Call for contributions to a reader on anticolonialism. The primary texts should preferably come from authors who were themselves confronted with practices of colonisation. In particular, we are looking for accounts by intellectuals, politicians and others that not only document colonial exploitation but also criticise the practices, institutions, and ideas of colonialism. The first of two volumes will focus on texts that were written up to the end of WWI.
In the last three decades, the place of Europe and the 'West' in global historiography has been fundamentally redefined: most importantly, a growing number of accounts by non-Western scholars has questioned Western historiography by arguing that Europe's global rise occurred much later and was more uneven than previously assumed, and that Europe was and remains only one of several global centres. Moreover, these critiques have also helped to rethink the intellectual foundations of the Enlightenment itself as a “co-production” of thinkers from all world regions and especially from colonised regions. However, anti-colonial intellectuals such as Poma de Ayala (Inca Empire), Kandiaronk (Petun/North America), Jean Louis Vastey (Haiti), José Rizal (Philippines) or Edward Wilmot Blyden (Liberia), have so far hardly gained any visibility in European historiography, and even less in school curricula.
With this commented anthology of primary texts, we seek to contribute to the above mentioned turning points in global historiography. We invite historians to identify anti-colonial primary texts and to propose commentaries. These primary texts should preferably come from authors who were themselves, in one way or another, confronted with practices of colonisation. In particular, we are looking for accounts by intellectuals, politicians and others that not only document colonial exploitation but also criticise the practices, institutions, and ideas of colonialism. In addition, we encourage the presentation of cases of colonisation at close range, e.g. within the geographical area of 'Europe'. Based on the current state of research, we propose a broad understanding of colonialism defined as the coercive incorporation into an expansionist state that involves not only physical violence but also ideological and administrative consolidation of rule.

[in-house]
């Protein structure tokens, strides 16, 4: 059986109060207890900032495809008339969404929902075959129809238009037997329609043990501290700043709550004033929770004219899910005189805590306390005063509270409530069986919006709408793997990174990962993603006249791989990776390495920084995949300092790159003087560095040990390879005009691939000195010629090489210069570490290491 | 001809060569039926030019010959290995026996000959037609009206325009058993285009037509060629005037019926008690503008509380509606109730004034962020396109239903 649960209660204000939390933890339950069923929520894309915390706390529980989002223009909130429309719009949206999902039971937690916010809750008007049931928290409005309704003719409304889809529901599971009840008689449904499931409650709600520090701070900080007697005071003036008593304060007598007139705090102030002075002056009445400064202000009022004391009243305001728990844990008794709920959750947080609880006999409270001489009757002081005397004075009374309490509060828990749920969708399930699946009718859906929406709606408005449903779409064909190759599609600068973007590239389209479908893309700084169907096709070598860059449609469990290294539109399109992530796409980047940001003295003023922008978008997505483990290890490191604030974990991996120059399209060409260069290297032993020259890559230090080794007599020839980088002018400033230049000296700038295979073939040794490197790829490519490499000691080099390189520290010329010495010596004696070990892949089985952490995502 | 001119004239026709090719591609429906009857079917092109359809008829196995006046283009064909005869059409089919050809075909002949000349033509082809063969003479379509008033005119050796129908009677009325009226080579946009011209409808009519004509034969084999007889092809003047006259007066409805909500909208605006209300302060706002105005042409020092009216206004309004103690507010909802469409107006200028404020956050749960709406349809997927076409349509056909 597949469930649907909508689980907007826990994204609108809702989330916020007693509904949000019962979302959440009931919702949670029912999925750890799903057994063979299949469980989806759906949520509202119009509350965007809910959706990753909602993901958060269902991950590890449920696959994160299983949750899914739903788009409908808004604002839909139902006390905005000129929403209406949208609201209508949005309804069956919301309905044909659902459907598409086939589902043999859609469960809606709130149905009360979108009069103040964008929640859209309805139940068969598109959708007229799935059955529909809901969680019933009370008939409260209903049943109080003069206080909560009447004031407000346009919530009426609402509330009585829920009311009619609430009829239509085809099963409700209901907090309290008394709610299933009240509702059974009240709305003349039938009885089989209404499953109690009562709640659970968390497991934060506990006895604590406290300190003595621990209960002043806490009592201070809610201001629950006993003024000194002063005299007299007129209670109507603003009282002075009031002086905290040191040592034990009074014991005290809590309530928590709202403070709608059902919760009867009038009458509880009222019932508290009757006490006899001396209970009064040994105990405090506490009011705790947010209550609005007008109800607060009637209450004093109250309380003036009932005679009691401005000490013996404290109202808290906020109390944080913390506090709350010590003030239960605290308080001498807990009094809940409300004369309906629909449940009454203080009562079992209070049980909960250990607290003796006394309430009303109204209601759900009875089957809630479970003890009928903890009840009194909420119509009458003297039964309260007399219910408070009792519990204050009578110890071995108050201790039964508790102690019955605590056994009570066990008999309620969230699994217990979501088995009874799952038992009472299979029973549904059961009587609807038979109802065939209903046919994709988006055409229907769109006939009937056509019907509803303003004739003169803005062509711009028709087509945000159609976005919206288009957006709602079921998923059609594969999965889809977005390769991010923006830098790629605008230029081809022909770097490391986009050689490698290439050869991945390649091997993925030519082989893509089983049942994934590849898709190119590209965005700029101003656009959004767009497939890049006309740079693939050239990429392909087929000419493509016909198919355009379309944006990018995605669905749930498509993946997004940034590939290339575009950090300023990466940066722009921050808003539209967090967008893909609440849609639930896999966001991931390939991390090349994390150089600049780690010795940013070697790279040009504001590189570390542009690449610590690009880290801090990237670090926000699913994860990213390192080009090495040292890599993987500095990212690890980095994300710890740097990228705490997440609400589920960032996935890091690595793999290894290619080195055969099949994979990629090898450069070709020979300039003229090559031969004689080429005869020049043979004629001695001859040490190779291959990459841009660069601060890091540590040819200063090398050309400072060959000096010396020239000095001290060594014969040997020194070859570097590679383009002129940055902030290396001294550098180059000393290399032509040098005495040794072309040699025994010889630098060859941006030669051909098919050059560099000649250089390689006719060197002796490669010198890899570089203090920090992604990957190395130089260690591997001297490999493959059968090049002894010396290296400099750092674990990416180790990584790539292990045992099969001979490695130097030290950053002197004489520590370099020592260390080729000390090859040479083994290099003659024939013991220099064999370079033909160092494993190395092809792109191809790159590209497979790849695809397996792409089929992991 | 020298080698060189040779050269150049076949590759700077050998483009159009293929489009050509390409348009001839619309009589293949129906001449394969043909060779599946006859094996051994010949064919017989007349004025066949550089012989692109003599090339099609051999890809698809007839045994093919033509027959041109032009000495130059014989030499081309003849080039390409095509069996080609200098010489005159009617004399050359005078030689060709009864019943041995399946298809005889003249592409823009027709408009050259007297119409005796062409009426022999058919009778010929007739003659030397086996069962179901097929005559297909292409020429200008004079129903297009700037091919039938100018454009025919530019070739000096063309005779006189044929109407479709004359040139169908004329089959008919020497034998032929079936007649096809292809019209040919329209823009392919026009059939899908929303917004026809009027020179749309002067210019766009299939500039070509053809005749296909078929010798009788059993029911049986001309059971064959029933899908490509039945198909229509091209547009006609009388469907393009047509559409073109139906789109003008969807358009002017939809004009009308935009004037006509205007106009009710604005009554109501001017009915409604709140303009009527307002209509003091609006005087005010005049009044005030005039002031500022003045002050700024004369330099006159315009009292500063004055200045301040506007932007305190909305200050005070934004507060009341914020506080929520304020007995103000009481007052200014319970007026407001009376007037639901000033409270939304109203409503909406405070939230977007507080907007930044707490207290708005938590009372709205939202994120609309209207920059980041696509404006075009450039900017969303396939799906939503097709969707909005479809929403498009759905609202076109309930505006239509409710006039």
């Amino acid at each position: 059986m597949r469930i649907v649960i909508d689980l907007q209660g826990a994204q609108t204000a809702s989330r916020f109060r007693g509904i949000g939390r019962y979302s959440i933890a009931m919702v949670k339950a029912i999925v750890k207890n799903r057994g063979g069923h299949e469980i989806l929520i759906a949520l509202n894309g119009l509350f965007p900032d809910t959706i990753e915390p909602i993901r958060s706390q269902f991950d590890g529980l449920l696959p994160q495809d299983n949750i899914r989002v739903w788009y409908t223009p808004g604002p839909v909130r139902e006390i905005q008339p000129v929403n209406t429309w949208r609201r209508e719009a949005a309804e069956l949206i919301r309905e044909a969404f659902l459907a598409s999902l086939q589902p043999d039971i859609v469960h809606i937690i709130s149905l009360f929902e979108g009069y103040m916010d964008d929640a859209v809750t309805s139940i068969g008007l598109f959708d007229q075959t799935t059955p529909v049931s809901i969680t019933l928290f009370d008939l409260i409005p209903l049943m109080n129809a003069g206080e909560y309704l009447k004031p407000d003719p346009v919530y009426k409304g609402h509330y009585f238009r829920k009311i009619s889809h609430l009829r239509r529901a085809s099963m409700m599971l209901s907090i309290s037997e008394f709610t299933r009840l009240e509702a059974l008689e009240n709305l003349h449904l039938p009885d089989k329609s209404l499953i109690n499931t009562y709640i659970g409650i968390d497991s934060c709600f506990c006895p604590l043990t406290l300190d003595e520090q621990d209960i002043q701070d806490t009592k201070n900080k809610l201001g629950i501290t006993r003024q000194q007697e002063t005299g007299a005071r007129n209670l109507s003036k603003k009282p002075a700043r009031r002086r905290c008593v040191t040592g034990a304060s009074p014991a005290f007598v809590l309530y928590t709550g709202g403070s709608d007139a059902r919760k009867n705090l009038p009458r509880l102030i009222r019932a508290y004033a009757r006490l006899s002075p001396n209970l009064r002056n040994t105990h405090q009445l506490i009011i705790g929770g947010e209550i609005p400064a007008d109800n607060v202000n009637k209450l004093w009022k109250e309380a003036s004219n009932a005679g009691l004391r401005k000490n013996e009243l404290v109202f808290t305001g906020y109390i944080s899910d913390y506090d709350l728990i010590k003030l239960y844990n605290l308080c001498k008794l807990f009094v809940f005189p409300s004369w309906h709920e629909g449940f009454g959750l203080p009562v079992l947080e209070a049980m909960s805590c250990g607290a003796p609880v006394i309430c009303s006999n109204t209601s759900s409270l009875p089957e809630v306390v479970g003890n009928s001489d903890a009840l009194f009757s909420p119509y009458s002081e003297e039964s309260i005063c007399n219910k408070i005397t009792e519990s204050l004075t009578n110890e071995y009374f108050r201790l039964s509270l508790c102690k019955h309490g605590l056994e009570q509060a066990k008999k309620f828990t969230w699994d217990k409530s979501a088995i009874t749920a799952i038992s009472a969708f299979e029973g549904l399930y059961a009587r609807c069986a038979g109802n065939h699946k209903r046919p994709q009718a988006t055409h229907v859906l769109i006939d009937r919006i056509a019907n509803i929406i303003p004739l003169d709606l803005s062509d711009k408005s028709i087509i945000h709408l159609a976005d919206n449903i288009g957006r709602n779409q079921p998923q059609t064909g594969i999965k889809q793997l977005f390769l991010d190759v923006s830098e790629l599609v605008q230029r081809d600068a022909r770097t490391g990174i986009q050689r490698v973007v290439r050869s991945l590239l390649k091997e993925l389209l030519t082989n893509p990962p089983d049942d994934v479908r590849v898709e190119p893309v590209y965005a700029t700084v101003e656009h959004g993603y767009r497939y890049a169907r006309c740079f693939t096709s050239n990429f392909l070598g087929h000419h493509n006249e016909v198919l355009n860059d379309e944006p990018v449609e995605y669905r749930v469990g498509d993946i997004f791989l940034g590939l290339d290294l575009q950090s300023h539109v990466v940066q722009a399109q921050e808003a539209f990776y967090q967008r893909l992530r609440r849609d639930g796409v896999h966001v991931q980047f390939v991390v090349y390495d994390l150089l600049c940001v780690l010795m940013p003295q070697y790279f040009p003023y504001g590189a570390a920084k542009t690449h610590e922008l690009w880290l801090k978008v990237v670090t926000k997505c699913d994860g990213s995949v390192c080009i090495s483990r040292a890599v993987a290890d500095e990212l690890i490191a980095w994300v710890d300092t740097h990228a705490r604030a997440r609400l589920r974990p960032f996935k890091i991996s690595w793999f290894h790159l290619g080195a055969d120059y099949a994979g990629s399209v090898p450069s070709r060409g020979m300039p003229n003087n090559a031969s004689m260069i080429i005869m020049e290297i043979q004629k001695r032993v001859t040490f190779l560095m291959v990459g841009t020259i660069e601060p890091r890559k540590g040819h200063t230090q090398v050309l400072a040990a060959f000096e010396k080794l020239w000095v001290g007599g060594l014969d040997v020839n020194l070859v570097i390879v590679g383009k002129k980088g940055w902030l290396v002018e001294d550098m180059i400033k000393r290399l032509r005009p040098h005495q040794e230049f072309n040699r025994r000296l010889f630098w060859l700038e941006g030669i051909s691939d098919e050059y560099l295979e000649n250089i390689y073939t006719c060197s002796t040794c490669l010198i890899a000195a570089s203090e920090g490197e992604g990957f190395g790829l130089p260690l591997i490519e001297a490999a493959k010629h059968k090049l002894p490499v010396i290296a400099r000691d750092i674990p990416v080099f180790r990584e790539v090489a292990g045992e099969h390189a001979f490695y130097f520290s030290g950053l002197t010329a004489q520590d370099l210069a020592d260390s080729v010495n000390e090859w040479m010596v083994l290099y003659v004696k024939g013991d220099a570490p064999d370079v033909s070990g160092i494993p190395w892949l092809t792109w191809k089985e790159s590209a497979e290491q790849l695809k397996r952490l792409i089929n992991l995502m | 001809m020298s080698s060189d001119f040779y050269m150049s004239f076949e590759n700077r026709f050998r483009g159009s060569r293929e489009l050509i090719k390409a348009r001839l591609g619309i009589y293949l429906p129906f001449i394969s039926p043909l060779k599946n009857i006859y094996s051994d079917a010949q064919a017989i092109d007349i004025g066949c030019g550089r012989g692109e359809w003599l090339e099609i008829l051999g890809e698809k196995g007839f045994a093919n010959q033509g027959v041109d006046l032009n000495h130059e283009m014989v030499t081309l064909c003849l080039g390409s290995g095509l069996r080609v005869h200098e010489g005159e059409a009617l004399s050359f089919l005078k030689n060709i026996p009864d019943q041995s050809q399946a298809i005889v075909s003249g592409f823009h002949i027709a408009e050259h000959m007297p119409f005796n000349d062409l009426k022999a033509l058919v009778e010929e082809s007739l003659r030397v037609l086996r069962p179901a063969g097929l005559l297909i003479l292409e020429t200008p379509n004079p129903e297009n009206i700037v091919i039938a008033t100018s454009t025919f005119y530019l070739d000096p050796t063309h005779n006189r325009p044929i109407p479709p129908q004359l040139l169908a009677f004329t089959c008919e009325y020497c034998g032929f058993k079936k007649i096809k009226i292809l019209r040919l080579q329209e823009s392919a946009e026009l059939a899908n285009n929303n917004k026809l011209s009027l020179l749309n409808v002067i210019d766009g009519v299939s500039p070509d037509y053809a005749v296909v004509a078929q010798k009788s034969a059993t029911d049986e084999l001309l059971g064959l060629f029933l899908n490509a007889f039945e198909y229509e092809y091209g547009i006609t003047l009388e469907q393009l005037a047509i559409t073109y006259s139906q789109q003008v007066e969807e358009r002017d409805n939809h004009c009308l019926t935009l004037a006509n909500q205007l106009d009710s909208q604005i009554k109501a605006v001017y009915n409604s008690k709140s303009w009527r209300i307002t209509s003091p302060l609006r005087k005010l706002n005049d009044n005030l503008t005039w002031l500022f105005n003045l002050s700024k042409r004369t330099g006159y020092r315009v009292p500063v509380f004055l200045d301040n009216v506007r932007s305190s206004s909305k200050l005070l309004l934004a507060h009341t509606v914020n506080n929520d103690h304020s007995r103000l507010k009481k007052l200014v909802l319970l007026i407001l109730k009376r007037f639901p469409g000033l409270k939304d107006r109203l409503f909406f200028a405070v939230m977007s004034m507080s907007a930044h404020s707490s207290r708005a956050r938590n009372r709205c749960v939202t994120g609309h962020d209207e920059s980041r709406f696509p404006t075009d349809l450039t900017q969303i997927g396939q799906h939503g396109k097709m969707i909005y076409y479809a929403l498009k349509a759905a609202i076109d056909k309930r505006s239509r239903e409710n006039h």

We plan to divide the reader into two volumes, the first of which is scheduled for publication in spring 2024 and will only take up primary texts that were written up to the end of WWI. The second volume will cover the period after WWI. The deadline for the second volume is not yet defined.
The anthology will be published in German (Mandelbaum) and English (ongoing negotiations) in cooperation with the Austrian thinktank “Mattersburger Kreis für Entwicklungspolitik”. Depending on the type of the source, the number of characters can vary greatly, but we would ask for a maximum of 30,000 characters for primary texts and of 20,000 characters for commentaries. The primary texts should also be usable in university teaching without the commentaries, which means that we can only accept texts and text passages from one source or document. The commentaries can be made in two forms: either a contribution by a single author or a commentary in the form of a dialogue between two researchers.
As a first step, we kindly ask for an email indicating the name of the selected primary text and its availability (e.g. archives). The deadline for these indications is March 15, 2023. We are planning a zoom meeting with all potential contributors for early April. The deadline for the submission of the primary texts is July 1, 2023, the one for commentaries is October 1, 2023. English and French primary texts and commentaries can be translated by the editors – other translations should be taken care of by the contributors themselves.
We particularly invite colleagues from the formerly colonised regions and countries in question to participate in the project.
Propositions and any general inquiries can be sent to the editors at: